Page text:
6. On January 10, 2002, Mr. Zorella died. (UACL00189).
7. The Certificate of Death listed acute circulatory failure as the immediate cause of death due to coronary thrombosis with myocardial infraction, cardiac irregularities (existing for 4 years prior to death) and arteriosclerosis (existing for 15 years before death). (UACL00189).
8. On February 5, 2002, UNUM requested an Authorization Form and Statement of Medical Treatment Form from Mrs. Zorella. UNUM required that she execute, complete, and return both forms in a postage pre-paid envelope. (UACL00011).
9. Under the continued group policy, Mr. Zorella agreed that UNUM could deny benefits if he failed to provide authorization to obtain medical records:
WHAT INFORMATION IS NEEDED AS PROOF OF YOUR CLAIM?
If claim is based on death, proof of claim, provided at your or your authorized representative's expense, must show the cause of death. Also a certified copy of the death certificate must be given to us.
In some cases, you will be required to give UNUM authorization to obtain additional medical and non-medical information as part of your proof of claim or proof of continuing disability. UNUM will deny your claim if the appropriate information is not submitted.
10. Mrs. Zorella did not respond to the February 5, 2002 request.
11. UNUM made three more requests for these forms to be executed and returned. UNUM wrote her on March 4, 2002, March 25, 2002, and April 15, 2002, each time requesting doctor/hospital names and addresses in order to review and administer the claim. (UACL00013) (UACL00016-00015).
12. UNUM did not receive a response until April 26, 2002, when Mrs. Zorella's counsel indicated difficulties in obtaining medical records. (UACL 00018).
13. On April 29, 2002, UNUM promptly responded to Mrs. Zorella's counsel enclosing copies of the Portability Application and the Group Life Certificate that contained the above-quoted provision that UNUM would deny benefits if authorization was not provided. (UACL00019).
14. UNUM did not receive a response for nearly five months. On September 30, 2002, UNUM received a letter from Mrs. Zorella's counsel which referenced a June 21, 2002 letter and enclosed a copy of a draft Complaint stating that a lawsuit against UNUM would be filed. Mrs. Zorella's counsel also requested that the letter be considered a request to initiate the appeal process. (UACL00026-00025).
15. On October 3, 2002, UNUM responded to Mrs. Zorella's counsel acknowledging receipt of the appeal. (UACL00027).
16. The continued group policy provided that UNUM had at least 60 days to conduct a full and fair review of the claim:
WHAT DO YOU DO TO APPEAL?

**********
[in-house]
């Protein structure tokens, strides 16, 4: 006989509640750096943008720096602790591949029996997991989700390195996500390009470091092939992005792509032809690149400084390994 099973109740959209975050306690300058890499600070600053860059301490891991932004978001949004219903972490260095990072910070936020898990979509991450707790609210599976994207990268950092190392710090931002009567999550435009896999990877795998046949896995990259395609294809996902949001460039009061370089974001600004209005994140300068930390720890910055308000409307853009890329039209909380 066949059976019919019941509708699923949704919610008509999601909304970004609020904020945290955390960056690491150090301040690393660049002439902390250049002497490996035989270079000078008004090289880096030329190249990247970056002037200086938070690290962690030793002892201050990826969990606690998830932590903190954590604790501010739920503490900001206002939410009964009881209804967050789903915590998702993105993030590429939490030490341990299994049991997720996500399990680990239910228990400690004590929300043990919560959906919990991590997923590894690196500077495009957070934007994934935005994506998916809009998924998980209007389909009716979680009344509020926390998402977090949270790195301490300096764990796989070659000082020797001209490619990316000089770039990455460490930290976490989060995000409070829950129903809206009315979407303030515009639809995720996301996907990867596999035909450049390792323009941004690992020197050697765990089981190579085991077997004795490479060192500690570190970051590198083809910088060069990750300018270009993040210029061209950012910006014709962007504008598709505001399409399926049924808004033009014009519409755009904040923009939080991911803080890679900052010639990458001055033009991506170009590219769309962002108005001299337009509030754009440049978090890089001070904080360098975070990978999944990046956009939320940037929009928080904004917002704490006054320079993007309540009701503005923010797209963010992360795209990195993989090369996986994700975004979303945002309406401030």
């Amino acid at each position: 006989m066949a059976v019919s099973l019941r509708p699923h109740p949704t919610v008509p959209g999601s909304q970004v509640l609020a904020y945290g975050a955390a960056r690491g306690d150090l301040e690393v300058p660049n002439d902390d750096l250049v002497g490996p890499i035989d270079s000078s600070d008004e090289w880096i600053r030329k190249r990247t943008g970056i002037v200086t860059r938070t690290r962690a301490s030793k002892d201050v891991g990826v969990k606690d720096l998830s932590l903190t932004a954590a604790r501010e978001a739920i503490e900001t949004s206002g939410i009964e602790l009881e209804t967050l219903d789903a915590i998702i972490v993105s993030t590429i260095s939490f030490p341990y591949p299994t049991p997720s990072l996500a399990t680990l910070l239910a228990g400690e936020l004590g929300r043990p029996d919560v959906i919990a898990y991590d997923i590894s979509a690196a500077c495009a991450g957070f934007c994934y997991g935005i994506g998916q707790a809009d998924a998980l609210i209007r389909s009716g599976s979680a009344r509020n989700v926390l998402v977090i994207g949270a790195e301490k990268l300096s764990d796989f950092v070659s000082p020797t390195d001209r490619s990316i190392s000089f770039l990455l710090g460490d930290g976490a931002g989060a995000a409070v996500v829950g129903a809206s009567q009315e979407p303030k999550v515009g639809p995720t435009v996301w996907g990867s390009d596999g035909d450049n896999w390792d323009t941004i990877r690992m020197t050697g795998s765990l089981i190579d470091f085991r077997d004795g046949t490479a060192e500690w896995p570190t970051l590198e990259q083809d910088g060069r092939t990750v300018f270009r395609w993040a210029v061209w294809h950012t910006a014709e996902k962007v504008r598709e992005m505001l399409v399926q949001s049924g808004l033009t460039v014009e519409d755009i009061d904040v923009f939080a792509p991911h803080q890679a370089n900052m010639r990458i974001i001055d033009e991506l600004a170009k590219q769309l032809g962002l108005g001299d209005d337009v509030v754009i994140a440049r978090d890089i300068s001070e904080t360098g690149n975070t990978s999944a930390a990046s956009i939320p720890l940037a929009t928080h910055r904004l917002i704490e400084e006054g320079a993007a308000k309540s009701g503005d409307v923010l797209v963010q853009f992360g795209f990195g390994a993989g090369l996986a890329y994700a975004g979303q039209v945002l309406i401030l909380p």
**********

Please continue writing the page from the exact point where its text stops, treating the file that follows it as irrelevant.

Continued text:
. . .
UNUM will make a full and fair review of the claim and may require additional documents as it deems necessary or desirable in making such a review. A final decision on the review shall be made not later than 60 days following receipt of the written request for review. If special circumstances require an extension of time for processing, you will be notified of the reasons for the extension, and a decision shall be made not later than 120 days following receipt of the request for review.
17. UNUM by letter dated October 7, 2002, reminded Mrs. Zorella's counsel indicating that it had never received any letter dated June 21, 2002 from counsel, and reminding Mrs. Zorella's counsel:
In your letter dated September 26, 2002 you stated your intent to institute legal action unless the claim is paid. However, to date we have not received the completed Authorization Form or Medical Treatment Form request of Ms. Zorella as proof of claim eight months ago, on February 5, 2002. Ms. Zorella was advised that receipt of these completed forms was requisite to any further consideration of her claim.
. . .
Lacking Ms. Zorella's response to the proof of claim request of her, UNUM cannot comply with your request for the release of a benefit payment at this time. If Ms. Zorella wishes for UNUM to provide any further consideration under this claim, the requested documentation must be received within two weeks of the date of this letter so that the claim investigation may continue. I have enclosed an additional copy of the Authorization Form and Medical Treatment Form provided to Ms. Zorella February 5, 2002.
18. Mrs. Zorella's counsel responded by submitting medical records. He did not provide the completed Authorization or the completed Medical Treatment Form. UNUM could not ascertain that these medical records were complete because they passed through Mrs. Zorella's counsel's hands before being forwarded to UNUM (UACL00153-00118).